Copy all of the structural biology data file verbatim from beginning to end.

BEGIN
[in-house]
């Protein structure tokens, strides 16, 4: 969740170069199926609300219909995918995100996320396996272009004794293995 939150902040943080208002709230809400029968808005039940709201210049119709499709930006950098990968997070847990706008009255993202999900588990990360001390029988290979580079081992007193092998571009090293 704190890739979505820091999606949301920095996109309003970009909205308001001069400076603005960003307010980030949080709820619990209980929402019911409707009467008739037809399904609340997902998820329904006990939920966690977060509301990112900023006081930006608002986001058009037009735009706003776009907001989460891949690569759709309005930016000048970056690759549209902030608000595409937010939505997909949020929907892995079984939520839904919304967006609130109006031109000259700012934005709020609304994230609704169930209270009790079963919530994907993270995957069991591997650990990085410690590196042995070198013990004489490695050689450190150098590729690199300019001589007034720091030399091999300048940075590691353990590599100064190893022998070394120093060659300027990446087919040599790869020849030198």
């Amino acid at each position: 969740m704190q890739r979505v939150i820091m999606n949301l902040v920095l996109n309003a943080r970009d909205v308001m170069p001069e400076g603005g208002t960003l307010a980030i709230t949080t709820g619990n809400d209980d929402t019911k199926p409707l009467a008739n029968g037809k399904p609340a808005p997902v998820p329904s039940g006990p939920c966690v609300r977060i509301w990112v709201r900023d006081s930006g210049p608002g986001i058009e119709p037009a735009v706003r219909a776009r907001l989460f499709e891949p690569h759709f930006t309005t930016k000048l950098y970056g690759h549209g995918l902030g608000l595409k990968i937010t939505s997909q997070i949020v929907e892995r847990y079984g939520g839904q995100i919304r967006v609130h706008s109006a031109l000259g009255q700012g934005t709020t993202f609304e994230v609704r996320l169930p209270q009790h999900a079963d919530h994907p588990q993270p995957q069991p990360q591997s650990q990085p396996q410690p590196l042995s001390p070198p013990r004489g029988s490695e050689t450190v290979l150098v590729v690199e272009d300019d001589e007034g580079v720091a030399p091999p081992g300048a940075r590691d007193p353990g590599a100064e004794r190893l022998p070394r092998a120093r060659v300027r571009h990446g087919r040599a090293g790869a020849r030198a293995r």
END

[in-house]
């Protein structure tokens, strides 16, 4: 969740170069199926609300219909995918995100996320396996272009004794293995 939150902040943080208002709230809400029968808005039940709201210049119709499709930006950098990968997070847990706008009255993202999900588990990360001390029988290979580079081992007193092998571009090293 704190890739979505820091999606949301920095996109309003970009909205308001001069400076603005960003307010980030949080709820619990209980929402019911409707009467008739037809399904609340997902998820329904006990939920966690977060509301990112900023006081930006608002986001058009037009735009706003776009907001989460891949690569759709309005930016000048970056690759549209902030608000595409937010939505997909949020929907892995079984939520839904919304967006609130109006031109000259700012934005709020609304994230609704169930209270009790079963919530994907993270995957069991591997650990990085410690590196042995070198013990004489490695050689450190150098590729690199300019001589007034720091030399091999300048940075590691353990590599100064190893022998070394120093060659300027990446087919040599790869020849030198």
């Amino acid at each position: 969740m704190q890739r979505v939150i820091m999606n949301l902040v920095l996109n309003a943080r970009d909205v308001m170069p001069e400076g603005g208002t960003l307010a980030i709230t949080t709820g619990n809400d209980d929402t019911k199926p409707l009467a008739n029968g037809k399904p609340a808005p997902v998820p329904s039940g006990p939920c966690v609300r977060i509301w990112v709201r900023d006081s930006g210049p608002g986001i058009e119709p037009a735009v706003r219909a776009r907001l989460f499709e891949p690569h759709f930006t309005t930016k000048l950098y970056g690759h549209g995918l902030g608000l595409k990968i937010t939505s997909q997070i949020v929907e892995r847990y079984g939520g839904q995100i919304r967006v609130h706008s109006a031109l000259g009255q700012g934005t709020t993202f609304e994230v609704r996320l169930p209270q009790h999900a079963d919530h994907p588990q993270p995957q069991p990360q591997s650990q990085p396996q410690p590196l042995s001390p070198p013990r004489g029988s490695e050689t450190v290979l150098v590729v690199e272009d300019d001589e007034g580079v720091a030399p091999p081992g300048a940075r590691d007193p353990g590599a100064e004794r190893l022998p070394r092998a120093r060659v300027r571009h990446g087919r040599a090293g790869a020849r030198a293995r």